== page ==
George Demos: We Must Rebuild Orthodox Church at Ground Zero

HT: Onet Blog

Greek-American Conservative Republican Candidate for Congress in the First District of New York George Demos appeared on Fox News recently. Demos called on The Port Authority’s Executive Director Chris Ward to immediately stop his bureaucratic roadblocks and that the rebuilding of St. Nicholas Greek Orthodox Church at Ground Zero must be a top priority.

Demos stated that it was disgraceful that the Port Authority of New York/ New Jersey reniged on a deal with Church officials and for over a year has refused to meet with the leaders of the only house of worship actually destroyed on September 11, 2001. Demos noted that our government is spending billions of dollars to rebuild the infrastructure of Ground Zero, yet no plan exists for rebuilding the Church. Demos reiterated that our Judeo-Christian values are under attack in our nation and that rebuilding the Church transcends any particular denomination.

Demos also renewed his call to investigate the sources of funding for the newly proposed mosque near Ground Zero, given the serious questions about the background of the mosque proponents.

Demos concluded that we owe it to the memory of the 3,000 victims of September 11, 2001 including the 168 from Suffolk County; many of whom prayed at St. Nicholas, to rebuild the Church.

Source: Greek Reporter


  1. This is a worthy and just calling. The Greek Orthodox Church MUST be rebuilt!

    However, for what it’s worth, and this is where scope of the entire American Orthodoxy mission comes into legitimate play, it would be more effective if it wasn’t a GREEK Orthodox Church constantly in the headlines, and it wasn’t just a Greek-American politician vying for votes.

    • Spot-on comment! Why have we waited 10 years until a self-promoting (Greek-American Teabagger) politician comes along to make political hey with the issue? I was just thinking the other day that it would indeed take a self-serving politico to bring the issue of the contemplated Mosque up at all. And so we have Mr. Demos, the man of the hour.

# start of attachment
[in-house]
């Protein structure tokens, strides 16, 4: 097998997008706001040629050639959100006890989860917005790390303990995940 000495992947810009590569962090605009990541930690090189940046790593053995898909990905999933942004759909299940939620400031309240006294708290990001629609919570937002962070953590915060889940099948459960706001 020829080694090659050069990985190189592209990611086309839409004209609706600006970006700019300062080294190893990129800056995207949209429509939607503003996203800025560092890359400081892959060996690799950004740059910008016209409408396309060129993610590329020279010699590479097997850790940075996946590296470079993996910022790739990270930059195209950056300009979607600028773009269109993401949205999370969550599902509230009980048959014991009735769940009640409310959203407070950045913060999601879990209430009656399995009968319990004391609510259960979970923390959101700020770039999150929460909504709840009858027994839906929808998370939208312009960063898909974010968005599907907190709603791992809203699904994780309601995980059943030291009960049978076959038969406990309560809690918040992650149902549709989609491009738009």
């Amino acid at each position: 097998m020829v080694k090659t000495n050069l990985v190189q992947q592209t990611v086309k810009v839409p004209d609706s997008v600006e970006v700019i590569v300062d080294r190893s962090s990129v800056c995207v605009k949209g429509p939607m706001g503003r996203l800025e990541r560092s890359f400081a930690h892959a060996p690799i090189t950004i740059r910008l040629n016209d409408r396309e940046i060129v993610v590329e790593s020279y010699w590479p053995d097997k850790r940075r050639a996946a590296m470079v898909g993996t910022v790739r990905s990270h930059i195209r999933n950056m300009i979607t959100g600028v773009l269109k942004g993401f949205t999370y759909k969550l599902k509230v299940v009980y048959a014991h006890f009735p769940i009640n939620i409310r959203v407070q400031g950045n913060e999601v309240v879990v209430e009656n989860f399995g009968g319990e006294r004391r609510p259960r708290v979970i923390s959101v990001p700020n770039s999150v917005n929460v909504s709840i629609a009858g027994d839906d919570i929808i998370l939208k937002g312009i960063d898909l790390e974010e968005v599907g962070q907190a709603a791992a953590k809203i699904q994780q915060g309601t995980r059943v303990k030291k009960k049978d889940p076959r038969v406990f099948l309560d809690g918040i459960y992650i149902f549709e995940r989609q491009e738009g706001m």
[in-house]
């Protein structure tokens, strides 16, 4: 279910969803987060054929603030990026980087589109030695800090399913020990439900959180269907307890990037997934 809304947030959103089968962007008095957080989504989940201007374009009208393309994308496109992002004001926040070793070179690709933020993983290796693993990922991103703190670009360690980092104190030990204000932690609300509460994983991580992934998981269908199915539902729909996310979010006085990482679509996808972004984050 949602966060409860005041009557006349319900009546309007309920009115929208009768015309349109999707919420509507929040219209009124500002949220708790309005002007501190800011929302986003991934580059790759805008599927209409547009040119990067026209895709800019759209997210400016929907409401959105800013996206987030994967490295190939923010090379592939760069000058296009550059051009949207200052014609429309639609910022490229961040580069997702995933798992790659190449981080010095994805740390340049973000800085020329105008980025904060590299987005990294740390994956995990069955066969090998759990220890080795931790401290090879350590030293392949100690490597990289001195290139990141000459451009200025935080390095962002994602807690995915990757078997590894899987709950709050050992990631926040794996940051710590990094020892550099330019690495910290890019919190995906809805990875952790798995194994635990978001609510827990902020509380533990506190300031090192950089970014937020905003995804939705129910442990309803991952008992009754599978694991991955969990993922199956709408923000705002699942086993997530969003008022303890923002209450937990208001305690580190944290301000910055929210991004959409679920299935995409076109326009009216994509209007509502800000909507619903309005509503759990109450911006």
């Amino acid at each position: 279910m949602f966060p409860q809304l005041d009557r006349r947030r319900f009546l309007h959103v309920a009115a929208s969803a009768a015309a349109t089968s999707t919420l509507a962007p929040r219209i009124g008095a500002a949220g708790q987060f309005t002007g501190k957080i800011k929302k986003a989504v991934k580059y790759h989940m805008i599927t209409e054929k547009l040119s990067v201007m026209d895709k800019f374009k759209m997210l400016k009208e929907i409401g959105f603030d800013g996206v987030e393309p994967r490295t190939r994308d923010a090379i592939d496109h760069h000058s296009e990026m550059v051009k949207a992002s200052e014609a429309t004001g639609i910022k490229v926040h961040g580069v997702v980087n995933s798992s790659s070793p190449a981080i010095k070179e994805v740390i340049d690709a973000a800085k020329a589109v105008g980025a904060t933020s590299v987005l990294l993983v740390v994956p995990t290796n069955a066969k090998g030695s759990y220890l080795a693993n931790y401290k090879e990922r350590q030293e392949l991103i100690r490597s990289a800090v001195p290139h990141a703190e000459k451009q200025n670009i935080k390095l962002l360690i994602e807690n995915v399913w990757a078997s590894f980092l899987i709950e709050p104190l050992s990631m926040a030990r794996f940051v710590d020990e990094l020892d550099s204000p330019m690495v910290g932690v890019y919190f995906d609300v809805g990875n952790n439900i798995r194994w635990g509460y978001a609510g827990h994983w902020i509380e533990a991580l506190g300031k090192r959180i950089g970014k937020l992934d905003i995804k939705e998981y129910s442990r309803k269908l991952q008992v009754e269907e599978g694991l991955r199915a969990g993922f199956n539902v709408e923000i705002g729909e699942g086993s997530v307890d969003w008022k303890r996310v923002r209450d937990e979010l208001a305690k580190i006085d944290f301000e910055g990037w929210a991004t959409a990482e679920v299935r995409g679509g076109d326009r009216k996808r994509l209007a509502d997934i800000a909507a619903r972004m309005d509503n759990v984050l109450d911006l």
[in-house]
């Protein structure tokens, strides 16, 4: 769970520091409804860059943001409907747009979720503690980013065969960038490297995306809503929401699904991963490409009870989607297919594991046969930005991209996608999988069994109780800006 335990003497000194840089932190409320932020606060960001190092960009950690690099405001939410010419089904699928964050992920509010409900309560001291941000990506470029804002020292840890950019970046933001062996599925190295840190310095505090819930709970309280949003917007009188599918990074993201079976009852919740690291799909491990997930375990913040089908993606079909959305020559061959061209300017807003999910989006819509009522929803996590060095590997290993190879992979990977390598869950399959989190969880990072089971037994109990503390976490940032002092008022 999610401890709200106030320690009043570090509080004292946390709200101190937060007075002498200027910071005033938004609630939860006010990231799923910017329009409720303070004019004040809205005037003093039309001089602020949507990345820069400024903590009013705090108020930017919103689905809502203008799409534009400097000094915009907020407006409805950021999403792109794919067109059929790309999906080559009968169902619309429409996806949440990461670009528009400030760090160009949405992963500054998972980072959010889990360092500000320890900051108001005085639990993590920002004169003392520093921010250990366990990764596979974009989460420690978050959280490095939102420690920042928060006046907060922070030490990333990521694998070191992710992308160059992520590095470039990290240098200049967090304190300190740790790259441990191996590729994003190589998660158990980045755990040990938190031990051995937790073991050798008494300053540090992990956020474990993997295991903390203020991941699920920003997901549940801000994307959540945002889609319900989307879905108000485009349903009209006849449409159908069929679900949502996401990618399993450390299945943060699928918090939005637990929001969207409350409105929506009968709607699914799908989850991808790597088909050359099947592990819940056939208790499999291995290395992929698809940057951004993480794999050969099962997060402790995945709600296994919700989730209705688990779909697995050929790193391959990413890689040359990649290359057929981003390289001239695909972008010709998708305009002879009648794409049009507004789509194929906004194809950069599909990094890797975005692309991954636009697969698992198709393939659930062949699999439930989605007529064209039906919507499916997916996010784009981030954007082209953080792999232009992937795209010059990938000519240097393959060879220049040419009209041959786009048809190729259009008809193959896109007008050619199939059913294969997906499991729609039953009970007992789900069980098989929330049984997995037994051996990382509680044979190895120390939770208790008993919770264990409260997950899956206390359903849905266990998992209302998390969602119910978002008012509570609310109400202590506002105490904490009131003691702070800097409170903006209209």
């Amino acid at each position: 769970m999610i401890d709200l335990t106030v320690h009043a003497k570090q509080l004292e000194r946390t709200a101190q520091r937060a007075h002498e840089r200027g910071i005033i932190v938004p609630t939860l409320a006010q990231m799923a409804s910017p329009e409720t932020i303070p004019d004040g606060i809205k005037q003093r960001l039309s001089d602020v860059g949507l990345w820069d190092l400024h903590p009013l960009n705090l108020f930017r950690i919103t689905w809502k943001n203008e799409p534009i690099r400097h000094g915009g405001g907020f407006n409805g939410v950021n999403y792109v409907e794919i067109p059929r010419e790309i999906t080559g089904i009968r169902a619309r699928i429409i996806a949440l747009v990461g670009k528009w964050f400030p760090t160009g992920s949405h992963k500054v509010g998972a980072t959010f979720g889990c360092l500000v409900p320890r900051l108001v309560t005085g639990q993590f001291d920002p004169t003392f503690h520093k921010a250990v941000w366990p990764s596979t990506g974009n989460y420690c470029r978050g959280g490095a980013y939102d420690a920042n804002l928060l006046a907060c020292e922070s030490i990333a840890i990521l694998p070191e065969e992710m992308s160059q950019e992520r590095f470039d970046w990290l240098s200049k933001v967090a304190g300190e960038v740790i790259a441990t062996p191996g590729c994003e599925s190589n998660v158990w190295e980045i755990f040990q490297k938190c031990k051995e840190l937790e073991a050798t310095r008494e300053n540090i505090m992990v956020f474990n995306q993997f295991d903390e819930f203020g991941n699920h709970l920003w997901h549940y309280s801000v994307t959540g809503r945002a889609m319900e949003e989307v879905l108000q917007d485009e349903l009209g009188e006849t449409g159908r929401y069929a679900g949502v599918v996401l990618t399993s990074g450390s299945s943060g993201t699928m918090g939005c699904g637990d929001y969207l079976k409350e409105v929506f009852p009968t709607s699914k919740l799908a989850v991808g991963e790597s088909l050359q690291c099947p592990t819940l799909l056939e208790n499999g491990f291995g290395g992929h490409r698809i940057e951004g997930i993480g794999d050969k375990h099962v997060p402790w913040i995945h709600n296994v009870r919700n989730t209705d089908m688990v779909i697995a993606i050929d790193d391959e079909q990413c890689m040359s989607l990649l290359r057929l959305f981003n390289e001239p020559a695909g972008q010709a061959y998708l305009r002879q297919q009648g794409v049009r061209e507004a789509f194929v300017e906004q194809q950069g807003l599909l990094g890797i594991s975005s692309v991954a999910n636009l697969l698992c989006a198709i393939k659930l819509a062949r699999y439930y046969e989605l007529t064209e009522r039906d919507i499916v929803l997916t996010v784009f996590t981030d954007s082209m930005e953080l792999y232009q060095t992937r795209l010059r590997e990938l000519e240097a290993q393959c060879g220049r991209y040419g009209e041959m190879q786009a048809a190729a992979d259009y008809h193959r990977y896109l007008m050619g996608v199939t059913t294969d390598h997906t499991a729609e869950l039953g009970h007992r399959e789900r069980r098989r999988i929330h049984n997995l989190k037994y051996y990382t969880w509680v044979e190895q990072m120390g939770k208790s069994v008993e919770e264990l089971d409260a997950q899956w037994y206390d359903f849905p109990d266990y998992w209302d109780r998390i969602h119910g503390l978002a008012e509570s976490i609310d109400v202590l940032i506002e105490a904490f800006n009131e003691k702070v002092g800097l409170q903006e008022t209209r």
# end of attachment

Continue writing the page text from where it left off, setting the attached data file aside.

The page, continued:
What have the Archons of the Ecumenical Patriarchate been doing all this time? Why not a squeak from the GOA? This is odd. Of course, I support Mr. Demos’ position, and he is astute to pick up on this issue. It’s really too bad that someone more disinterested didn’t pick up the ball and run with it sooner. Ten years is a long time to wait until the issue of the simple rebuilding of a church on Ground Zero should arise. We had to wait until the issue of countering Muslim ambitions arose, and we had to let a political campaign provide the impetus? Another example of our hamstrung leadership letting secular issues take Church affairs by the nose. This should be felt as embarrassing to those who claim to be leaders.

      • George Michalopulos :

        Fr, I too have given this much thought recently. Perhaps the GOA hasn’t been all that interested because the ecumenical patriarchate is too dhimmified to bring it up? I dunno, what do y’all think?

        I do give Demos credit. I prefer to take him at his word. Even if he does have a political agenda, it’s still the right thing to do. I don’t think it’s all that salient that he’s Greek-American, in fact, his new-found voice on this subject may make up for the thunderous silence from the GOA. It’s a possibility I guess.

        • For what it’s worth. I too believe he has an honest interest in seeing the Greek Orthodox Church rebuilt. Quite frankly, we all do. It just works out well for him and thus is the nature of politics. Forgive my jadedness :o)

          • George Michalopulos :

            Chris, if you don’t mind, I’d like to pick up on your supposed “jadedness.” One of my beefs with Frankie’s recent lecture given at a local Orthodox church, was that many in the right wing were “strategizing” on how to win elections(!). I told him afterwards, “well, isn’t that what politics is about? One side says ‘vote for me and I’ll do x’ and the other guy says ‘vote for me and I’ll do y’.” He’s so used to pontificating to echo chambers anymore that he appeared deflated when I brought this mundane fact up.